BY CASSANDRA LITTLEWOOD
Scrolling through my Facebook timeline back in 2015, I came across a newly published article from the New York Times’ (NYT) “Modern Love” column titled, “To Fall In Love with Anyone Do This.”
Being the still very awkward teenager that I was, of course I wanted to know how to make someone fall in love with me! The cute boy I always saw on the bus? He could be mine. Christian Bale? We’d have a June wedding. NYT was going to help me achieve my ride into the sunset, according to my 18 year old self.
Spoiler alert: I barely remember what the boy on the bus looks like and Christian Bale is happily married to someone else but I do still wonder if the 36 questions I read about actually work.
The 36 questions consist of fun get-to-know-you questions like, “If you could have dinner with anyone living or dead who would it be?” to more in-depth questions like, “If you could change one thing about the way your parents raised you what would it be?”
The questions were developed by Arthur Aron, a professor of psychology at State University of New York who said that “The idea was that we wanted to study what goes on with closeness, how does it affect your hormones, your brain, your behavior,” as reported by Hack. Aron also told Hack that “The very first couple that pilot tested the questions were research assistants in our lab involved in some other research, they didn’t know what this was about. They actually fell in love and got married, and invited the rest of the lab to their wedding.”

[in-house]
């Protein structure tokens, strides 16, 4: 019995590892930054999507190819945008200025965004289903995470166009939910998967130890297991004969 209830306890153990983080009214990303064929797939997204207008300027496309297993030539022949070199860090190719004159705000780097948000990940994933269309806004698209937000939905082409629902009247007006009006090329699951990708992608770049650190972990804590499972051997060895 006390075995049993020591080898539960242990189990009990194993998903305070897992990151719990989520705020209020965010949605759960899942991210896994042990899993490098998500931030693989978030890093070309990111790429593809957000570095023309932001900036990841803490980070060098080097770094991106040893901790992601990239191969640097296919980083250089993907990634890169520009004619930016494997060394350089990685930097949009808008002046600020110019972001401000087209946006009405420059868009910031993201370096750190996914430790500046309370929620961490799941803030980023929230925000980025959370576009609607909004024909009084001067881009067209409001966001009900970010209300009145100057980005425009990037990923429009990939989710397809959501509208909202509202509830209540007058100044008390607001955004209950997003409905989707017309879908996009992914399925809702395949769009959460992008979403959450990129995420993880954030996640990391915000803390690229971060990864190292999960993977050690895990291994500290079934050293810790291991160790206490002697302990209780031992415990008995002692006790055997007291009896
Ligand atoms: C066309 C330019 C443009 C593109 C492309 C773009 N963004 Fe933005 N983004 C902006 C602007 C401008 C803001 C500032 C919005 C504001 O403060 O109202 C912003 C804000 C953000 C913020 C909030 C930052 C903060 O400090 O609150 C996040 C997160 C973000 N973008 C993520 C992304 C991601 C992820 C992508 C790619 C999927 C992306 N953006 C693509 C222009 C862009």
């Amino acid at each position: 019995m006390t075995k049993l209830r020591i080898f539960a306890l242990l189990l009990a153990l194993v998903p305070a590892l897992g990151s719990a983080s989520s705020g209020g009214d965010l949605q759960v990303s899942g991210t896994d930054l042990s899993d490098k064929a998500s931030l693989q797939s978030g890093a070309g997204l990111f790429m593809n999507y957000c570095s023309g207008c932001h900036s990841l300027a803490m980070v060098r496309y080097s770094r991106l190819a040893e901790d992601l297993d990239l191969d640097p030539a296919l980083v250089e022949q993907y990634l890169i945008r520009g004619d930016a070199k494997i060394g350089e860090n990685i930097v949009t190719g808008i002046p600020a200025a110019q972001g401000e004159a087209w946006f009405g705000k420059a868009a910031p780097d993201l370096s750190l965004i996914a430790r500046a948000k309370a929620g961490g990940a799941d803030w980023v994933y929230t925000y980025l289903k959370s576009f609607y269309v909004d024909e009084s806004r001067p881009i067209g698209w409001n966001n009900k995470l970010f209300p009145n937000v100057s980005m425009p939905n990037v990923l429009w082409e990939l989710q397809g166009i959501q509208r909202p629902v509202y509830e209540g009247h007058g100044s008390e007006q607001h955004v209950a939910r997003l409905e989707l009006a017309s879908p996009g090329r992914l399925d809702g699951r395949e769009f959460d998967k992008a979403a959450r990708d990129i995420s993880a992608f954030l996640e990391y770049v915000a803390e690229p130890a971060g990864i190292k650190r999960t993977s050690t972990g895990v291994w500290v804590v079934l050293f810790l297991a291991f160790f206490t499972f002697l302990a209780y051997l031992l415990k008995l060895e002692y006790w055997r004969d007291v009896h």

Whether it is to fall in love or fall into a deeper love with someone the questions are designed to reach a new level of intimacy with your partner.
The New York Times column that sent the questions into the limelight follows Mandy Len Catron as she tests the questions out with a guy from her rock climbing gym while on their first date. They ended the questions with starring into each other’s eyes for four minutes, something that Catron describes as more “thrilling and terrifying” than “[hanging] from a rock face by a short length of rope,” which she has actually done. The result of this fast track to intimacy? The short term result was deeper feeling of intimacy between the two. The long term? They’re married.
Ladies and Gentlemen, that makes two!
The 36 questions is an interesting way of examining how intimacy grows between two people as they gradually share deeper and more meaningful things about themselves. While I can’t attest to falling in love because of the questions, I’ve had fun with them with close friends of mine as a way to get to know them better and bond. Universally, the questions do help bring people closer together whether that be romantically or platonically.
Want to try it out for yourself? Here is the original article with the questions for your perusal and generally falling in love-ing.